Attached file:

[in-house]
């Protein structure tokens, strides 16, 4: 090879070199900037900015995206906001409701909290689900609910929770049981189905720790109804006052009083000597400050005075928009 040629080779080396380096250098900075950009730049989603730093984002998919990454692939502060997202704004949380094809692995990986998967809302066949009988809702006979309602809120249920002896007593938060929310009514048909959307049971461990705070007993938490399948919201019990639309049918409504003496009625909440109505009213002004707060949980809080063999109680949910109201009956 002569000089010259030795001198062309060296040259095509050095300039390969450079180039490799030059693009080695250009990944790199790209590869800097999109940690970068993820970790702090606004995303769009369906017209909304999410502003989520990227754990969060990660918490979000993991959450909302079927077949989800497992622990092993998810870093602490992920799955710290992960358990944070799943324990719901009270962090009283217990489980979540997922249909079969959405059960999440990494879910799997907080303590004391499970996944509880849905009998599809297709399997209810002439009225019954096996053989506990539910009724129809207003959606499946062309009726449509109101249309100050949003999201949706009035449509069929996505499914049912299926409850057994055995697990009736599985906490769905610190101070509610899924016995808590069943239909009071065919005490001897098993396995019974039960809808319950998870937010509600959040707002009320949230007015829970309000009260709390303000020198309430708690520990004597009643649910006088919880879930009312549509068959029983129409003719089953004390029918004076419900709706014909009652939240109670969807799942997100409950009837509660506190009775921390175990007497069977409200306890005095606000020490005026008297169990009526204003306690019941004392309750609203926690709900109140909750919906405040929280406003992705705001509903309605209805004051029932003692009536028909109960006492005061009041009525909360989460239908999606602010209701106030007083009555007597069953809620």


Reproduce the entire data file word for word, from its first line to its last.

[in-house]
């Protein structure tokens, strides 16, 4: 090879070199900037900015995206906001409701909290689900609910929770049981189905720790109804006052009083000597400050005075928009 040629080779080396380096250098900075950009730049989603730093984002998919990454692939502060997202704004949380094809692995990986998967809302066949009988809702006979309602809120249920002896007593938060929310009514048909959307049971461990705070007993938490399948919201019990639309049918409504003496009625909440109505009213002004707060949980809080063999109680949910109201009956 002569000089010259030795001198062309060296040259095509050095300039390969450079180039490799030059693009080695250009990944790199790209590869800097999109940690970068993820970790702090606004995303769009369906017209909304999410502003989520990227754990969060990660918490979000993991959450909302079927077949989800497992622990092993998810870093602490992920799955710290992960358990944070799943324990719901009270962090009283217990489980979540997922249909079969959405059960999440990494879910799997907080303590004391499970996944509880849905009998599809297709399997209810002439009225019954096996053989506990539910009724129809207003959606499946062309009726449509109101249309100050949003999201949706009035449509069929996505499914049912299926409850057994055995697990009736599985906490769905610190101070509610899924016995808590069943239909009071065919005490001897098993396995019974039960809808319950998870937010509600959040707002009320949230007015829970309000009260709390303000020198309430708690520990004597009643649910006088919880879930009312549509068959029983129409003719089953004390029918004076419900709706014909009652939240109670969807799942997100409950009837509660506190009775921390175990007497069977409200306890005095606000020490005026008297169990009526204003306690019941004392309750609203926690709900109140909750919906405040929280406003992705705001509903309605209805004051029932003692009536028909109960006492005061009041009525909360989460239908999606602010209701106030007083009555007597069953809620």